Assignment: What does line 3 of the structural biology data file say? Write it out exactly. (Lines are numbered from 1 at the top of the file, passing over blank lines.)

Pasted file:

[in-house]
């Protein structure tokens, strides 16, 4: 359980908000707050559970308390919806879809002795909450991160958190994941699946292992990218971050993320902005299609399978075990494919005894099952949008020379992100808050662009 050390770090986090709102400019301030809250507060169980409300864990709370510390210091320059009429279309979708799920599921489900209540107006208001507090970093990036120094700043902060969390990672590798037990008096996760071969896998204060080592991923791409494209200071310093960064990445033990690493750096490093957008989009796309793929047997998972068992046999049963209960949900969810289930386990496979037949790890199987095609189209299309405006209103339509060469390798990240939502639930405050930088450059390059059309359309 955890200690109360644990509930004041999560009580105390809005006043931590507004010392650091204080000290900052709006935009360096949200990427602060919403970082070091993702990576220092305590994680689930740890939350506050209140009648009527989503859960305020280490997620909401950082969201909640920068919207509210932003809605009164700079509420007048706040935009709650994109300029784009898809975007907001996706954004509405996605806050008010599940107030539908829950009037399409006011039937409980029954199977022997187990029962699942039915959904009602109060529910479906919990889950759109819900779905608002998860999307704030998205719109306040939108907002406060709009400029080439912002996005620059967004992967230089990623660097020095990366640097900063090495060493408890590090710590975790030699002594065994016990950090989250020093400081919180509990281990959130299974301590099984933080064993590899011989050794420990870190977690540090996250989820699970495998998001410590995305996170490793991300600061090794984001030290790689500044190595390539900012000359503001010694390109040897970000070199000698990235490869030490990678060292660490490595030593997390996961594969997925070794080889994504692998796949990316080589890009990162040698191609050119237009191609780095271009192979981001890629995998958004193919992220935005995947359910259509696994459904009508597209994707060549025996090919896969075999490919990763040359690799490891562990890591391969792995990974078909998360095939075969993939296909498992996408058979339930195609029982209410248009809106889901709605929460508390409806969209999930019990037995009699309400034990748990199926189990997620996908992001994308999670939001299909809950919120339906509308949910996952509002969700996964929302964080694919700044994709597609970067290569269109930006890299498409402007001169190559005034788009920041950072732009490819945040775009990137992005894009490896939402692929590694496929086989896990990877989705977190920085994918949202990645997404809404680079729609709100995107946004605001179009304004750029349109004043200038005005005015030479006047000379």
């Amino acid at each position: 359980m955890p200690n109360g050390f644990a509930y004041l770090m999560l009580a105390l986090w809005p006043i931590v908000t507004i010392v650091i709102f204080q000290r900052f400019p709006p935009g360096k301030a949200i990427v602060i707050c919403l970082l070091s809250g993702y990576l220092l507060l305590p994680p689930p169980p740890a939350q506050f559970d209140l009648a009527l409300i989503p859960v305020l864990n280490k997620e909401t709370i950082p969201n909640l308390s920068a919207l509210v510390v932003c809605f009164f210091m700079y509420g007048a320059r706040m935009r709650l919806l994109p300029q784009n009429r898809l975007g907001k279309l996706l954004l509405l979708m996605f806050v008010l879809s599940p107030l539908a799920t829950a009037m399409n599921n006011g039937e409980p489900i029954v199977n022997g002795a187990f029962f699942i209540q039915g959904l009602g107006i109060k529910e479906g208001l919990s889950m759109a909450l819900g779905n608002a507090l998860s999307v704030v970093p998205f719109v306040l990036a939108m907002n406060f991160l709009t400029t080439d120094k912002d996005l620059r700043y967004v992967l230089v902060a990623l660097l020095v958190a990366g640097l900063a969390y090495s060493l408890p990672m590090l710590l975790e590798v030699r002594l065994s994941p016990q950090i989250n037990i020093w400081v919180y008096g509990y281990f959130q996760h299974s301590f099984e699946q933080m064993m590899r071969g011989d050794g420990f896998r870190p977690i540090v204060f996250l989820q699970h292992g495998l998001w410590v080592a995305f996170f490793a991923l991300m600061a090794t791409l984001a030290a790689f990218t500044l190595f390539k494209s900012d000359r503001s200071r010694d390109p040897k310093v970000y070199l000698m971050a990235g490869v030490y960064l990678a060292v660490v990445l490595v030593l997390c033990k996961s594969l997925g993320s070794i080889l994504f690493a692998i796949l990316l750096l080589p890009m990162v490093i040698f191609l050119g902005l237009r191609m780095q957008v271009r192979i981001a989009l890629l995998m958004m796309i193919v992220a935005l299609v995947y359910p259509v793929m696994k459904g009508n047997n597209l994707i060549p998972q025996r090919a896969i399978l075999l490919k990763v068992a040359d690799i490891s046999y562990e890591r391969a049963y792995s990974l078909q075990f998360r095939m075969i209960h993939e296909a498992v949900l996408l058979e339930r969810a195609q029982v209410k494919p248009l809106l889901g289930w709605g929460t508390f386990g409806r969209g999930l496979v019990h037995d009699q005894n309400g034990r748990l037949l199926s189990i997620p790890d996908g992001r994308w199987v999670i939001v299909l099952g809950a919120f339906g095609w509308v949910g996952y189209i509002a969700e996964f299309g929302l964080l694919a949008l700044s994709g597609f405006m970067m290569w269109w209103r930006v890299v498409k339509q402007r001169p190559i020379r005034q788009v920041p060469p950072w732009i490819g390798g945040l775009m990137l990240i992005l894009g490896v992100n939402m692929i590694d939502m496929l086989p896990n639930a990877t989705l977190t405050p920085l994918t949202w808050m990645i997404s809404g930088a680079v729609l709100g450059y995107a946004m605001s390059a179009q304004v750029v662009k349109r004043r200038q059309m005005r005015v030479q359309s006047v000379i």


């Amino acid at each position: 359980m955890p200690n109360g050390f644990a509930y004041l770090m999560l009580a105390l986090w809005p006043i931590v908000t507004i010392v650091i709102f204080q000290r900052f400019p709006p935009g360096k301030a949200i990427v602060i707050c919403l970082l070091s809250g993702y990576l220092l507060l305590p994680p689930p169980p740890a939350q506050f559970d209140l009648a009527l409300i989503p859960v305020l864990n280490k997620e909401t709370i950082p969201n909640l308390s920068a919207l509210v510390v932003c809605f009164f210091m700079y509420g007048a320059r706040m935009r709650l919806l994109p300029q784009n009429r898809l975007g907001k279309l996706l954004l509405l979708m996605f806050v008010l879809s599940p107030l539908a799920t829950a009037m399409n599921n006011g039937e409980p489900i029954v199977n022997g002795a187990f029962f699942i209540q039915g959904l009602g107006i109060k529910e479906g208001l919990s889950m759109a909450l819900g779905n608002a507090l998860s999307v704030v970093p998205f719109v306040l990036a939108m907002n406060f991160l709009t400029t080439d120094k912002d996005l620059r700043y967004v992967l230089v902060a990623l660097l020095v958190a990366g640097l900063a969390y090495s060493l408890p990672m590090l710590l975790e590798v030699r002594l065994s994941p016990q950090i989250n037990i020093w400081v919180y008096g509990y281990f959130q996760h299974s301590f099984e699946q933080m064993m590899r071969g011989d050794g420990f896998r870190p977690i540090v204060f996250l989820q699970h292992g495998l998001w410590v080592a995305f996170f490793a991923l991300m600061a090794t791409l984001a030290a790689f990218t500044l190595f390539k494209s900012d000359r503001s200071r010694d390109p040897k310093v970000y070199l000698m971050a990235g490869v030490y960064l990678a060292v660490v990445l490595v030593l997390c033990k996961s594969l997925g993320s070794i080889l994504f690493a692998i796949l990316l750096l080589p890009m990162v490093i040698f191609l050119g902005l237009r191609m780095q957008v271009r192979i981001a989009l890629l995998m958004m796309i193919v992220a935005l299609v995947y359910p259509v793929m696994k459904g009508n047997n597209l994707i060549p998972q025996r090919a896969i399978l075999l490919k990763v068992a040359d690799i490891s046999y562990e890591r391969a049963y792995s990974l078909q075990f998360r095939m075969i209960h993939e296909a498992v949900l996408l058979e339930r969810a195609q029982v209410k494919p248009l809106l889901g289930w709605g929460t508390f386990g409806r969209g999930l496979v019990h037995d009699q005894n309400g034990r748990l037949l199926s189990i997620p790890d996908g992001r994308w199987v999670i939001v299909l099952g809950a919120f339906g095609w509308v949910g996952y189209i509002a969700e996964f299309g929302l964080l694919a949008l700044s994709g597609f405006m970067m290569w269109w209103r930006v890299v498409k339509q402007r001169p190559i020379r005034q788009v920041p060469p950072w732009i490819g390798g945040l775009m990137l990240i992005l894009g490896v992100n939402m692929i590694d939502m496929l086989p896990n639930a990877t989705l977190t405050p920085l994918t949202w808050m990645i997404s809404g930088a680079v729609l709100g450059y995107a946004m605001s390059a179009q304004v750029v662009k349109r004043r200038q059309m005005r005015v030479q359309s006047v000379i």